That brings me back to the other thing Serenity had working against it, and that’s its fans. They call themselves “Browncoats” and never has the word rabid been more appropriate. Star Trek has its Trekkies and Star Wars has its… well its dorks, but they’re harmless. They look funny, act weird, but they’re generally pretty nice people who just haven’t had much sex. Think Steve Carrell in The 40 Year-Old Virgin. But the Joss Whedon fan is a new breed of uber-fan… and they’re a blight. They’re devoted to the point of militism. They hijack message boards, become quickly offended by anyone who doesn’t agree with them, and they’re often self-delusional to the point of ridiculousness. Now I’m speaking broadly here, of course this isn’t every single one of them. More than a few are as normal as they come, and I think we’ve done a good job of running the worst ones off our message board. But other places I frequent haven’t been so lucky. What we’re dealing with is a very loud, very vocal, very vicious, self-deluded little minority that’s taken over as representative of their fan community… and given it a really really bad name.
The result is that a lot of people are refusing to see or support Serenity, just because they don’t like its fans. No, they aren’t anti-Whedon, they’re anti-Whedonite and there’s a damn big difference. I’ve lost count of the number of people on our message board and others that I’ve seen saying the same thing “I’m not going to see this because of the fans, they’re horrible.” And these are the sort of audiences a movie like this needs. The people boycotting are science fiction fans, movie buffs, the kind of people that would usually line up around the block for this sort of quality, space Sci-Fi movie. It’s the angry, blind, and sometimes idiotic behavior of a loud minority of Whedon’s fans that have driven a lot of people, key people, away. Serenity is getting zero support from the normal geek community, the bread and butter of movies like Star Wars because of it. Great reviews don’t make a dent when you’ve got someone screaming at you about how stupid you are for not buggering Joss Whedon. There’s a genuine refusal to have any sort of meaningful discussion with these fans, and to me worse, a determined lack of sense of humor. Don’t you dare make a Joss Whedon joke, don’t you dare point out any of “Firefly’s” flaws. What a dire, depressing bunch.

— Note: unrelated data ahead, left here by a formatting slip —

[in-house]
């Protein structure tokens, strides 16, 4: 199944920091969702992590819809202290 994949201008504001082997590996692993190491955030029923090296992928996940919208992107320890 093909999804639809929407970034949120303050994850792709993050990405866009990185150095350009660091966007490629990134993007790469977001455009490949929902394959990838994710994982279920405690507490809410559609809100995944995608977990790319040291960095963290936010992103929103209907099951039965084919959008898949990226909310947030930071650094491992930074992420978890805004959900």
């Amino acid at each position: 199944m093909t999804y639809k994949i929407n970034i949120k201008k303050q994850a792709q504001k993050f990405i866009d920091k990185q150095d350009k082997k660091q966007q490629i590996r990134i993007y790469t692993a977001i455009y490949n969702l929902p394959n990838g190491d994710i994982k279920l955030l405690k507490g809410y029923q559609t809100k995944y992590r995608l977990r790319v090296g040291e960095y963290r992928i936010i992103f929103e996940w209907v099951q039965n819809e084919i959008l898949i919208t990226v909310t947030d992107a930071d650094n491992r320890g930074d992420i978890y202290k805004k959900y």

Of course they haven’t learned they’re lesson. The film’s utter box office flop hasn’t touched them. Instead, they’re already out making excuses. In their world, the movie didn’t flop, instead it made back ¼ of its budget in the first weekend! I guess it’s easy to ignore the fact that the 40 million production cost figure is before you add in $20 million in marketing costs. And oh yes! It had the week’s highest per-screen-average… oh wait, except for A History of Violence and about five other limited films which kicked its ass in that arena.
I’d tell the “Browncoats” to be ashamed of themselves, but they won’t listen. They’re already getting outraged, and preparing their next assault on slightly-more-normal movie nerds everywhere. But I for one am saddened. Serenity is a great Sci-Fi adventure, and with the right kind of support it could have, and should have turned into the next Star Trek. If there’s any hope for Serenity it’ll be in this next week, in winning over the folks who’ve avoided it this weekend. Good word of mouth gives it some hope, but at $10 million start isn’t much to build on. Basically, it’ll have to become March of the Penguins, and I don’t see that happening. Guys, try and behave yourselves. That might be a good start.
E-Mail From Hell
And now for the only thing you people really care about… yourselves! We get e-mail, here's some of it. Not all of it of course! My inbox is so full... aw who am I kidding, we're not that popular. This is all of it. I've revamped the email section a little, brought in Shatner to straighten things out. Who better than the Captain? This week, there's not much about movies, but for some weird reason a lot from another type of humorless zealot... the religious. Here we go:
me or I'll come up with my own content.